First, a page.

US representatives yesterday made comments on Twitter in support of Taiwan regarding China’s unilateral announcement of new flight routes in the Taiwan Strait.
Beijing unilaterally announced the launch of the M503 northbound route on Jan. 4 without consulting Taiwan. The route is only 4.2 nautical miles, or approximately 7.8km, west of the median line of the Taiwan Strait at its closest point.
Three Chinese east-west extension routes also introduced on Jan. 4 — designated W121, W122 and W123 — overlap with Taiwan’s W6, W8 and W2 flight routes, which serve the outlying islands of Matsu and Kinmen, raising aviation safety concerns.
Photo: Chen Yi-chia, Taipei Times
“China’s new flight routes around Taiwan, activated without consulting Taipei, threaten aviation security and the cross-strait status quo,” tweeted US Representative Ileana Ros-Lehtinen, who previously served as the chairwoman of the US House Committee on Foreign Affairs.
“Our admin must lodge a strong complaint with Beijing and the International Civil Aviation Organization, making clear that these unilateral provocations endanger regional stability,” Ros-Lehtinen added.
“China unilaterally expanding air routes near Taiwan without consulting Taiwanese authorities harms the longstanding cross-strait status quo,” US Representative Sheila Jackson Lee tweeted. “Any decision involving activity across the strait should be decided by both countries.”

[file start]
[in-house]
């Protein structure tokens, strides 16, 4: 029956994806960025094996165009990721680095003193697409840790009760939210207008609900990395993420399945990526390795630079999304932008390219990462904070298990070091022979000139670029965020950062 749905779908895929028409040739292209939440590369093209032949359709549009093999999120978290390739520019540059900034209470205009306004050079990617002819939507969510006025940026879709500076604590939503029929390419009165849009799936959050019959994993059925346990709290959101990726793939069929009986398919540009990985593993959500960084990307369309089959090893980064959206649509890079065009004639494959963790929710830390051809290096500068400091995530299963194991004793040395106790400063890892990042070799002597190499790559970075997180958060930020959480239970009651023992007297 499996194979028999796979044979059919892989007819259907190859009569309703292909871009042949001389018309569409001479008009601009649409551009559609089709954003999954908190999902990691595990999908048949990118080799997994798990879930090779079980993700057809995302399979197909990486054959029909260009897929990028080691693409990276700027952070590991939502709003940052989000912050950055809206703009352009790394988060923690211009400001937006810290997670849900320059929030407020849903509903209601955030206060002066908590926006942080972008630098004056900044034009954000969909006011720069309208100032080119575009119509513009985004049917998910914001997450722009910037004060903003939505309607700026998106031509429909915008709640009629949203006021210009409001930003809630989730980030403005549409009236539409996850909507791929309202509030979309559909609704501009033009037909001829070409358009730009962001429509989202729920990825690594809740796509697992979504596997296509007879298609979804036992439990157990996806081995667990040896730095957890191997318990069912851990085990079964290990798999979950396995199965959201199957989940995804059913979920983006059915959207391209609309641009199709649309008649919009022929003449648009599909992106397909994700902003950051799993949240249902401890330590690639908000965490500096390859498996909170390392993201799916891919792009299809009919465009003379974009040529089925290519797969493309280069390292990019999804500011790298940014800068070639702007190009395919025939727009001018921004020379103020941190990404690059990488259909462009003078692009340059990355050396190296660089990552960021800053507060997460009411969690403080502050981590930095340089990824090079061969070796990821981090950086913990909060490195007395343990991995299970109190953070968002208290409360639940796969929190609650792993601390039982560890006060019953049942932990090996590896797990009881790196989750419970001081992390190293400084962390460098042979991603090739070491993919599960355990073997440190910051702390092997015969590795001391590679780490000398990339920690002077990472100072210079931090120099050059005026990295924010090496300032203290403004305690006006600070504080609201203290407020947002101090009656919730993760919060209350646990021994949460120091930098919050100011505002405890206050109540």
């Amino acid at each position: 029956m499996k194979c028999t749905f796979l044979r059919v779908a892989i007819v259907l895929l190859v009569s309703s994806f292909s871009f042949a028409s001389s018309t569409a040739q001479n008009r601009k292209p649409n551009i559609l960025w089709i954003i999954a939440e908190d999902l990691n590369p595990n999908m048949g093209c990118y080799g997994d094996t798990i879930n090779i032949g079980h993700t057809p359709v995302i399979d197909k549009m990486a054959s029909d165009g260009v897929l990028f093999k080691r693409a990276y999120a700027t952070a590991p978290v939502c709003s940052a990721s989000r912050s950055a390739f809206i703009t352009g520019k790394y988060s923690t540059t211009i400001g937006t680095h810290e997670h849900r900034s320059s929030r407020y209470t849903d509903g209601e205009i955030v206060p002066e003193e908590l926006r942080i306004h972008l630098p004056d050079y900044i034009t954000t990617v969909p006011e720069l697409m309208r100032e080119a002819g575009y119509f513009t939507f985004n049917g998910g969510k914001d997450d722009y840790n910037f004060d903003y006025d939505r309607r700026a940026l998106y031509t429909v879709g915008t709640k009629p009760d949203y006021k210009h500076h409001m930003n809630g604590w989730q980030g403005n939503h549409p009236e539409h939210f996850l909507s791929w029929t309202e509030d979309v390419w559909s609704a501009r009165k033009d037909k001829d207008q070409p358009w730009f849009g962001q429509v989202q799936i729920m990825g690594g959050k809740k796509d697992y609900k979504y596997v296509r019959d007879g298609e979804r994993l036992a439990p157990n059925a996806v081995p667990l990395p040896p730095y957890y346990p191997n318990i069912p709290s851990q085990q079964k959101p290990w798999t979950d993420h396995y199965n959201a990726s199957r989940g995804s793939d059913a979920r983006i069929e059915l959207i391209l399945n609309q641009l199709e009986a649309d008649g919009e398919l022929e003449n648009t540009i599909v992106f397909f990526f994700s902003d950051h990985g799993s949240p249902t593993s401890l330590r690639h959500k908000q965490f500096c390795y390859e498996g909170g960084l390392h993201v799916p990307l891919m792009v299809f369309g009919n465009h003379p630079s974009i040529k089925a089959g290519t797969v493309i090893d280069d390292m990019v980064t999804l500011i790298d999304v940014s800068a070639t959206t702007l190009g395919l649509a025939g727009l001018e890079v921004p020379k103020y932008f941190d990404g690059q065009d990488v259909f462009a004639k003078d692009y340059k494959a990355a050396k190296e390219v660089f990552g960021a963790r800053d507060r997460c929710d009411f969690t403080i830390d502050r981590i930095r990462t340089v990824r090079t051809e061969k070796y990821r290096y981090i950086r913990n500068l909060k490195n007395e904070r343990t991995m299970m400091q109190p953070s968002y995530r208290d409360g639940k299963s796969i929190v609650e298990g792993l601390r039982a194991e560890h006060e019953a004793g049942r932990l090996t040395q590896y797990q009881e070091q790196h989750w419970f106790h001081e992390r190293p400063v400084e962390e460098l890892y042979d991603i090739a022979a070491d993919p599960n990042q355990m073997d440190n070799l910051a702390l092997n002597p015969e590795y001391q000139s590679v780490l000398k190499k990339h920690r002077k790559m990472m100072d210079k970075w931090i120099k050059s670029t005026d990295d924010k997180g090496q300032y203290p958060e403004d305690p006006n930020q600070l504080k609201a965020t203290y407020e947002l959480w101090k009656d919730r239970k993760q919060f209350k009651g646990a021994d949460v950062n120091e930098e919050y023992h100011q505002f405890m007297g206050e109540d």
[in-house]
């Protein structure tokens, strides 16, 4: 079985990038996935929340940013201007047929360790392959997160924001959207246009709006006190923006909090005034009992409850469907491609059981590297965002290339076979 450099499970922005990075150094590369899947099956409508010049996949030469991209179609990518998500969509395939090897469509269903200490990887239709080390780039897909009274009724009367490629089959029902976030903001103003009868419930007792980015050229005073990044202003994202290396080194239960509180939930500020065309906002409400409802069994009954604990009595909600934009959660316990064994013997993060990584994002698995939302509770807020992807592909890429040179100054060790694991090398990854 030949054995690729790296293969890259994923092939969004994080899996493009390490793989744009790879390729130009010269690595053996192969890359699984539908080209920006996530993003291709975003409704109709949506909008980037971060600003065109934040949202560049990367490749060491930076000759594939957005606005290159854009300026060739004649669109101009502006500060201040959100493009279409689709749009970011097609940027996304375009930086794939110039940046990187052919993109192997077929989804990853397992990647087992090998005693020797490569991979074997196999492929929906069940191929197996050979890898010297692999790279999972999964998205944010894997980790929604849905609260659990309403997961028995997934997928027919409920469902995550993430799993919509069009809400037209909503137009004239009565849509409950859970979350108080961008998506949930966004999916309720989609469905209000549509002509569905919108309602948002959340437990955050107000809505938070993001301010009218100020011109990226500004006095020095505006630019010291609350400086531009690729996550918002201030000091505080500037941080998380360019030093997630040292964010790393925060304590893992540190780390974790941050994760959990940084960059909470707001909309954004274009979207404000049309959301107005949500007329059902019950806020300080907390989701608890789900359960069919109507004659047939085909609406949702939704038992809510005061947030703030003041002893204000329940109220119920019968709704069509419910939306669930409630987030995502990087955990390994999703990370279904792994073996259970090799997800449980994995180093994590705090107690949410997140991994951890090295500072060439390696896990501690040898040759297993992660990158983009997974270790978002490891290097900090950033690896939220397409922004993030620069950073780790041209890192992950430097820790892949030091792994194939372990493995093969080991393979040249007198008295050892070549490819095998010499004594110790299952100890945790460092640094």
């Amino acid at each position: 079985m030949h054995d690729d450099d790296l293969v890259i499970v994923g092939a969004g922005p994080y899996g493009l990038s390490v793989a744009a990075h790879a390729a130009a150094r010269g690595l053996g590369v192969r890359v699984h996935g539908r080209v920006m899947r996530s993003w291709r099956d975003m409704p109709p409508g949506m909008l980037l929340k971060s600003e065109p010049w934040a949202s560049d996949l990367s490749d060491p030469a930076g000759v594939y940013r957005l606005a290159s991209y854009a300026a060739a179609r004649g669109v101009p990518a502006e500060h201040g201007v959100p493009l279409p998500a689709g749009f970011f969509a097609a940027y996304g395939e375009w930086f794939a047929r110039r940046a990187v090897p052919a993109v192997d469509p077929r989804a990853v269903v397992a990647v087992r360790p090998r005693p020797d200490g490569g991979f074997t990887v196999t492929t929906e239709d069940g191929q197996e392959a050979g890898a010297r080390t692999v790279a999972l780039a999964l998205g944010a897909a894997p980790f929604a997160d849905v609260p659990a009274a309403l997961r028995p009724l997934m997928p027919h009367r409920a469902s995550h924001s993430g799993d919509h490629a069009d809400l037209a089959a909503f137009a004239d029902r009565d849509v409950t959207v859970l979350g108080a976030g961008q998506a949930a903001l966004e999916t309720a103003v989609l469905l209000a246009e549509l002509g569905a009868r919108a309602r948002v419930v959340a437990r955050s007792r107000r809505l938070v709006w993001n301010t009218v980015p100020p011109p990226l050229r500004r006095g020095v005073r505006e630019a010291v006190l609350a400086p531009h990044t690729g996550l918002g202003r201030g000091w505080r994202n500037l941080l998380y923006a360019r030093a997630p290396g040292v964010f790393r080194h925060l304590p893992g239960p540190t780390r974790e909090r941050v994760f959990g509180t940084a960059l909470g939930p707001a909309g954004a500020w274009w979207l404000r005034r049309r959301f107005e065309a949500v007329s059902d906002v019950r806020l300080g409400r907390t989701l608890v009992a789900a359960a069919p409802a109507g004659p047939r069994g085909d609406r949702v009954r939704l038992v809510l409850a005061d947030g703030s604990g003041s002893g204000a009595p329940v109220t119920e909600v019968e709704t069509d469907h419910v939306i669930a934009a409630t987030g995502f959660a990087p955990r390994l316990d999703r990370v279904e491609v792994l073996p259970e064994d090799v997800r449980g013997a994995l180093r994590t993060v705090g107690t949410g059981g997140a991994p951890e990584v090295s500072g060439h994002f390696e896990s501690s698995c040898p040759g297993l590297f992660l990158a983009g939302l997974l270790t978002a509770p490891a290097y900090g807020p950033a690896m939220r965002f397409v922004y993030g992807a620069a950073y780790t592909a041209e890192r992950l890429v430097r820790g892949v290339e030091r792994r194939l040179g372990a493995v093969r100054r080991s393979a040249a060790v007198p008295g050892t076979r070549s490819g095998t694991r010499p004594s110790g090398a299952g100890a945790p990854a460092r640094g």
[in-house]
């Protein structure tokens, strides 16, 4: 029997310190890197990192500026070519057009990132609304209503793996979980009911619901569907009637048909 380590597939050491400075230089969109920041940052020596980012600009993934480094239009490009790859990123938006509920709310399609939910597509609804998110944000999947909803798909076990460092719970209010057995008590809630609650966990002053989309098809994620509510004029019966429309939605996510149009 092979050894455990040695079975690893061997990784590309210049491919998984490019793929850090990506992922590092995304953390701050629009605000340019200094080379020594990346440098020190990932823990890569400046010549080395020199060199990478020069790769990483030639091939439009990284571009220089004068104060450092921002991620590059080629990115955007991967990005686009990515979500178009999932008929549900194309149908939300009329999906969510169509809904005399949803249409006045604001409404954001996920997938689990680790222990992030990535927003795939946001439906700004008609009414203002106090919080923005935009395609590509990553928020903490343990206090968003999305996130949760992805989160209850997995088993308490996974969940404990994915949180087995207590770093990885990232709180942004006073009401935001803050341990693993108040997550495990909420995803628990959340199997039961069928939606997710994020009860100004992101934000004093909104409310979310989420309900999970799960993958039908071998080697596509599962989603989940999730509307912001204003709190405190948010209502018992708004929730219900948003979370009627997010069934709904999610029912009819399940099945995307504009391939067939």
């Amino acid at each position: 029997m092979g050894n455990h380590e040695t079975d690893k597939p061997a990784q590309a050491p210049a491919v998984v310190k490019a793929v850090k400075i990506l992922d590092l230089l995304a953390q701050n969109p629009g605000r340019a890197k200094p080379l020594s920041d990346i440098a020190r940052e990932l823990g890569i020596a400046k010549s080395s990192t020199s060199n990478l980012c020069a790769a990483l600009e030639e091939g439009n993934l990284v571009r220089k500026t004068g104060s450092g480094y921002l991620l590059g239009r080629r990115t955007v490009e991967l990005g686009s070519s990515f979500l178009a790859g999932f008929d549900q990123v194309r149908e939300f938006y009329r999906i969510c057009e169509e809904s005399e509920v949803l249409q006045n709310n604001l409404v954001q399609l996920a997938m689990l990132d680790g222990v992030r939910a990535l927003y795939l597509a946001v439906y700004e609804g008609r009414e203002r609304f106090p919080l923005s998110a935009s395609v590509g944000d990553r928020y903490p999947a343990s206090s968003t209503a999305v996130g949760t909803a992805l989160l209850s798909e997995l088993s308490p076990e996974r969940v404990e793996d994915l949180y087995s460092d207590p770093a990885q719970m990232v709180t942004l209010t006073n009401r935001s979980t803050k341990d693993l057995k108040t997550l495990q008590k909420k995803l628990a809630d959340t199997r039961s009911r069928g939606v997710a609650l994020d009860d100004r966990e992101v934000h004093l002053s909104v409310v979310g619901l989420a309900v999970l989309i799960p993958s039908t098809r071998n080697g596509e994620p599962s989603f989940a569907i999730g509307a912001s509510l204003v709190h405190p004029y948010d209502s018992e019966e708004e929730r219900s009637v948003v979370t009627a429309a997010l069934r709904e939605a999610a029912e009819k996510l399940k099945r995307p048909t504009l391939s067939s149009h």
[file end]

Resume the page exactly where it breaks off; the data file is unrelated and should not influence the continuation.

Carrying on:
The nation’s Civil Aeronautics Administration (CAA) on Friday expressed “strong regret” over China’s condemnation of Taiwan’s move to put extra cross-strait flights for the Lunar New Year holiday on hold amid a dispute over the controversial M503 route.
In a statement on its official Web site, the Civil Aviation Administration of China condemned Taiwan’s move to delay approval of applications by two China-based airlines to operate extra flights in protest of China’s decision to launch a northbound M503 route.
The M503 route and its extension routes were approved by the International Civil Aviation Organization and entail “no safety concerns,” it said.
It also said Taiwan’s act of “revenge against China” would eventually hurt airlines and people from both sides of the Taiwan Strait — the rights of Taiwanese in particular — and that “the Taiwanese authority should take full responsibility for all the consequences.”
In response, the CAA on Friday night issued a statement titled “If there is no trust and no aviation safety, what’s the point of talking about the rights of Taiwanese business people?”
The CAA urged China to start negotiations with Taiwan as soon as possible, in line with an agreement reached by the two sides in 2015.
The CAA on Thursday said it has put on hold applications by China Eastern and Xiamen Air to fly a total of 176 additional cross-strait flights during the holiday period from Feb. 15 to 20, in response to China’s launch of the M503 route, which Taiwan considers a threat to aviation safety.
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